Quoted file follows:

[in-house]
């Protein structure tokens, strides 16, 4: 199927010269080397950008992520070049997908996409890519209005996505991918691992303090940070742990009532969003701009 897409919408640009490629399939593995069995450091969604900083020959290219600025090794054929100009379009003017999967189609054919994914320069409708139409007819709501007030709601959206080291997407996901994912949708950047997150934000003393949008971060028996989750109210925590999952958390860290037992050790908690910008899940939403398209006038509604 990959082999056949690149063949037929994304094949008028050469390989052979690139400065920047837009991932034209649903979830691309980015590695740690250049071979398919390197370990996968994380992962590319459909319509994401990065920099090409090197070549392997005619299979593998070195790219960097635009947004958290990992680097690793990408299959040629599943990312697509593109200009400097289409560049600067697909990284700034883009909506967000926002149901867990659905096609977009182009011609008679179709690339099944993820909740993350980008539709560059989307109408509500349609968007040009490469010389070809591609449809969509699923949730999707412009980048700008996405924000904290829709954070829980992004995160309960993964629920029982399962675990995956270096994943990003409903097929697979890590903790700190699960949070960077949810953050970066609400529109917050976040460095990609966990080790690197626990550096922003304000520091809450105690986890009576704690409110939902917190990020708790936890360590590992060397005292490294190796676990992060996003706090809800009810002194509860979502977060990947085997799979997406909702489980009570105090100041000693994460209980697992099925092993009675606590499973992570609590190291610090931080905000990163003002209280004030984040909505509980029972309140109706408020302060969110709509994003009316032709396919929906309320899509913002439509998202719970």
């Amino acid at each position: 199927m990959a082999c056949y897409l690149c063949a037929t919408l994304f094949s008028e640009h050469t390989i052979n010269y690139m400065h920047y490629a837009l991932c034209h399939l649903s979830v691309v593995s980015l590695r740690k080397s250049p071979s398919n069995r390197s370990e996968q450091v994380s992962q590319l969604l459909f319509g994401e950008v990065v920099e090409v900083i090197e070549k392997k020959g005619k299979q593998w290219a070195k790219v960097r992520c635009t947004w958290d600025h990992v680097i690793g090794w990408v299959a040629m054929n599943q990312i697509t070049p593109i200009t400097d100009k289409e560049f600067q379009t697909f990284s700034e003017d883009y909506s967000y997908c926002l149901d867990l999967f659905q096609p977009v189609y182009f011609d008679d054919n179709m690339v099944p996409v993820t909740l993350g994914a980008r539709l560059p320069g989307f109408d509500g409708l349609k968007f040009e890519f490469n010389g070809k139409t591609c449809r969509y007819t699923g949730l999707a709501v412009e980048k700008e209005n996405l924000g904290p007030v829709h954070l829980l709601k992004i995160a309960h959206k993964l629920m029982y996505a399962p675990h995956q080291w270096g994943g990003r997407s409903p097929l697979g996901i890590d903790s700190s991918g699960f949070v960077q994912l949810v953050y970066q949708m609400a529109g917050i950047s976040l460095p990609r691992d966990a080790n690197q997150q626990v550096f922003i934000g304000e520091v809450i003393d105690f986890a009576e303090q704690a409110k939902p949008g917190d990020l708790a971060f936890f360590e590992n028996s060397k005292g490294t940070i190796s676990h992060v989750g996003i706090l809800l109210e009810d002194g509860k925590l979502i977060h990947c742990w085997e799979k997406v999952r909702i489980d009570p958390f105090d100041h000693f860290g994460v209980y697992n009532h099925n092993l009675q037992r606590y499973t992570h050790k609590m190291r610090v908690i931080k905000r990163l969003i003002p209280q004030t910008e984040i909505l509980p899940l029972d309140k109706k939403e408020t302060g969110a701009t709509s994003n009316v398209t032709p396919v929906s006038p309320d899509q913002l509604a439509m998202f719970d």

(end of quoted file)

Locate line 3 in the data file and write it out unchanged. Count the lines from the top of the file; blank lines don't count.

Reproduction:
């Amino acid at each position: 199927m990959a082999c056949y897409l690149c063949a037929t919408l994304f094949s008028e640009h050469t390989i052979n010269y690139m400065h920047y490629a837009l991932c034209h399939l649903s979830v691309v593995s980015l590695r740690k080397s250049p071979s398919n069995r390197s370990e996968q450091v994380s992962q590319l969604l459909f319509g994401e950008v990065v920099e090409v900083i090197e070549k392997k020959g005619k299979q593998w290219a070195k790219v960097r992520c635009t947004w958290d600025h990992v680097i690793g090794w990408v299959a040629m054929n599943q990312i697509t070049p593109i200009t400097d100009k289409e560049f600067q379009t697909f990284s700034e003017d883009y909506s967000y997908c926002l149901d867990l999967f659905q096609p977009v189609y182009f011609d008679d054919n179709m690339v099944p996409v993820t909740l993350g994914a980008r539709l560059p320069g989307f109408d509500g409708l349609k968007f040009e890519f490469n010389g070809k139409t591609c449809r969509y007819t699923g949730l999707a709501v412009e980048k700008e209005n996405l924000g904290p007030v829709h954070l829980l709601k992004i995160a309960h959206k993964l629920m029982y996505a399962p675990h995956q080291w270096g994943g990003r997407s409903p097929l697979g996901i890590d903790s700190s991918g699960f949070v960077q994912l949810v953050y970066q949708m609400a529109g917050i950047s976040l460095p990609r691992d966990a080790n690197q997150q626990v550096f922003i934000g304000e520091v809450i003393d105690f986890a009576e303090q704690a409110k939902p949008g917190d990020l708790a971060f936890f360590e590992n028996s060397k005292g490294t940070i190796s676990h992060v989750g996003i706090l809800l109210e009810d002194g509860k925590l979502i977060h990947c742990w085997e799979k997406v999952r909702i489980d009570p958390f105090d100041h000693f860290g994460v209980y697992n009532h099925n092993l009675q037992r606590y499973t992570h050790k609590m190291r610090v908690i931080k905000r990163l969003i003002p209280q004030t910008e984040i909505l509980p899940l029972d309140k109706k939403e408020t302060g969110a701009t709509s994003n009316v398209t032709p396919v929906s006038p309320d899509q913002l509604a439509m998202f719970d």